Wednesday April 8, 2020

Higher Intake of Fruits and Dairy Products Reduces Risk of Stroke: Study

Eat fruits, yoghurt daily to reduce stroke risk

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Higher intakes of fruit, vegetables and dairy products is linked to a lower risk of ischaemic stroke. Pixabay

Different types of food are linked to risks of different types of stroke, say health and lifestyle researchers, adding that higher intakes of fruit, vegetables and dairy products is linked to a lower risk of ischaemic stroke.

For the study, published in the European Heart Journal, the researchers picked over 4,18,000 people in nine European countries and investigated ischaemic stroke and haemorrhagic stroke separately.

The study found that while higher intakes of fruit, vegetables, fibre, milk, cheese or yoghurt were each linked to a lower risk of ischaemic stroke, there was no significant association with a lower risk of haemorrhagic stroke.

Dairy products fruits
Consuming fruits, vegetables and dairy products has an effect on the body cholestrol. Pixabay

However, greater consumption of eggs was associated with a higher risk of haemorrhagic stroke, but not with ischaemic stroke, the researchers said.

“Our study also highlights the importance of examining stroke subtypes separately, as the dietary associations differ for ischaemic and haemorrhagic stroke, and is consistent with other evidence, which shows that other risk factors, such as cholesterol levels or obesity, also influence the two stroke subtypes differently,” said study first author Tammy Tong from University of Oxford in the UK.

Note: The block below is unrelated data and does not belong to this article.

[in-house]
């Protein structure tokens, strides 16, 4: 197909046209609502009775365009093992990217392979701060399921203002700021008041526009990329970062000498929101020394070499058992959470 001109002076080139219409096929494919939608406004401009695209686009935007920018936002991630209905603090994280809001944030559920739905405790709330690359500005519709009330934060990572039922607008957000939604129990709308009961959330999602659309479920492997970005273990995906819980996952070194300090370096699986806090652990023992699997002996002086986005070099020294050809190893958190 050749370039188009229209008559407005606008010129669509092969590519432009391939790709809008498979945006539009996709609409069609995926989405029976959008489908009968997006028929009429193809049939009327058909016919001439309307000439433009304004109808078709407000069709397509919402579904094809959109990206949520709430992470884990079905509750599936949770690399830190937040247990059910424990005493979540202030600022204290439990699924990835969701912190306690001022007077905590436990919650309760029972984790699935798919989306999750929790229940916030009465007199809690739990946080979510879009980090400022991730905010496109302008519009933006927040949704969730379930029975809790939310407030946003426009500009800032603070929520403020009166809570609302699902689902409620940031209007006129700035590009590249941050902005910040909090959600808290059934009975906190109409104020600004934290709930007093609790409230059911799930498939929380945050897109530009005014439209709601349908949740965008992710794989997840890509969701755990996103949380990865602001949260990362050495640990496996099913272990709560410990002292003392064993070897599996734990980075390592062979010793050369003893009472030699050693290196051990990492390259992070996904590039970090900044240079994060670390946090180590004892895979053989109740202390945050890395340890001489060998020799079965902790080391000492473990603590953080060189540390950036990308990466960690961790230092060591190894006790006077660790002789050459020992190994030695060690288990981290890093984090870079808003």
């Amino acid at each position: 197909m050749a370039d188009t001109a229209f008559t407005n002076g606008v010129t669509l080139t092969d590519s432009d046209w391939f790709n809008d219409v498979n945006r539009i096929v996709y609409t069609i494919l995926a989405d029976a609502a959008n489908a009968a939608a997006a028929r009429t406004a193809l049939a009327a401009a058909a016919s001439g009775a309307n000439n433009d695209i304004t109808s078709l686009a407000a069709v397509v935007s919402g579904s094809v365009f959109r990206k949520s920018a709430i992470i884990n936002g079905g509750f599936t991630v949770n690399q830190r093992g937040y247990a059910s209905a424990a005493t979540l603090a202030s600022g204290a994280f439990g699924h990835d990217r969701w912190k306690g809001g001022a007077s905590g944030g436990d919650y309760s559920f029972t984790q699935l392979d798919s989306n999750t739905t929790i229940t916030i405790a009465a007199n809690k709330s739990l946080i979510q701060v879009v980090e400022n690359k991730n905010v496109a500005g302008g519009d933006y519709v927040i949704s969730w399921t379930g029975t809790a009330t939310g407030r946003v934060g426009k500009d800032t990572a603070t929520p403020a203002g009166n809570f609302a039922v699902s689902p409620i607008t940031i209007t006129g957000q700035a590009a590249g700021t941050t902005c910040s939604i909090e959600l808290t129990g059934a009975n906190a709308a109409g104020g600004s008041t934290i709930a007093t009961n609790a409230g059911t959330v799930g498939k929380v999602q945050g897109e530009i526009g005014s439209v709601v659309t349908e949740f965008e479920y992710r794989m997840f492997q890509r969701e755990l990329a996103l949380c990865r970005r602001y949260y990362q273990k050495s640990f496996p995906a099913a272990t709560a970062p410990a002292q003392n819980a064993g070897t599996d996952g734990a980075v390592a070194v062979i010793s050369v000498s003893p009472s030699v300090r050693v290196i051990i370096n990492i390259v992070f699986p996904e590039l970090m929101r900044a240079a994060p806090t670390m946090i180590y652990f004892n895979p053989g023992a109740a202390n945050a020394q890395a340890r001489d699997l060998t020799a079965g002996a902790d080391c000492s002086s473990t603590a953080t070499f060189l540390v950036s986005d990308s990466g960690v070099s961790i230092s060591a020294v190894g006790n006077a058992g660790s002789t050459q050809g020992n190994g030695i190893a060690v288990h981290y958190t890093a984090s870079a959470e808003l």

Ischaemic stroke occurs when a blood clot blocks an artery supplying blood to the brain or forms somewhere else in the body and travels to the brain where it blocks blood flow.

Haemorrhagic stroke occurs when there is bleeding in the brain that damages nearby cells. About 85 per cent of strokes are ischaemic and 15 per cent are haemorrhagic. Stroke is the second leading cause of deaths worldwide.

For the findings, the research team analysed data from 418,329 men and women in nine countries (Denmark, Germany, Greece, Italy, The Netherlands, Norway, Spain, Sweden and the UK) who were recruited to the European Prospective Investigation into Cancer and Nutrition (EPIC) study between 1992 and 2000.

The participants completed questionnaires asking about diet, lifestyle, medical history and socio-demographic factors, and were followed up for an average of 12.7 years.

During this time, there were 4,281 cases of ischaemic stroke and 1,430 cases of haemorrhagic stroke.

Dairy products fruits
Greater consumption of dairy products is associated with a higher risk of haemorrhagic stroke, but not with ischaemic stroke. Pixabay

The total amount of fibre (including fibre from fruit, vegetables, cereal, legumes, nuts and seeds) that people ate was associated with the greatest potential reduction in the risk of ischaemic stroke, the researchers said.

Every 10g more intake of fibre a day was associated with a 23 per cent lower risk, which is equivalent to around two fewer cases per 1,000 of the population over 10 years, they added.

Fruit and vegetables alone were associated with a 13 per cent lower risk for every 200g eaten a day, which is equivalent to one less case per 1,000 of the population over 10 years.

No foods were linked to a statistically significant higher risk of ischaemic stroke.

Also Read- Here’s Why You Should Include Walnuts in Your Diet

The researchers found that for every extra 20g of eggs consumed a day there was a 25 per cent higher risk of haemorrhagic stroke.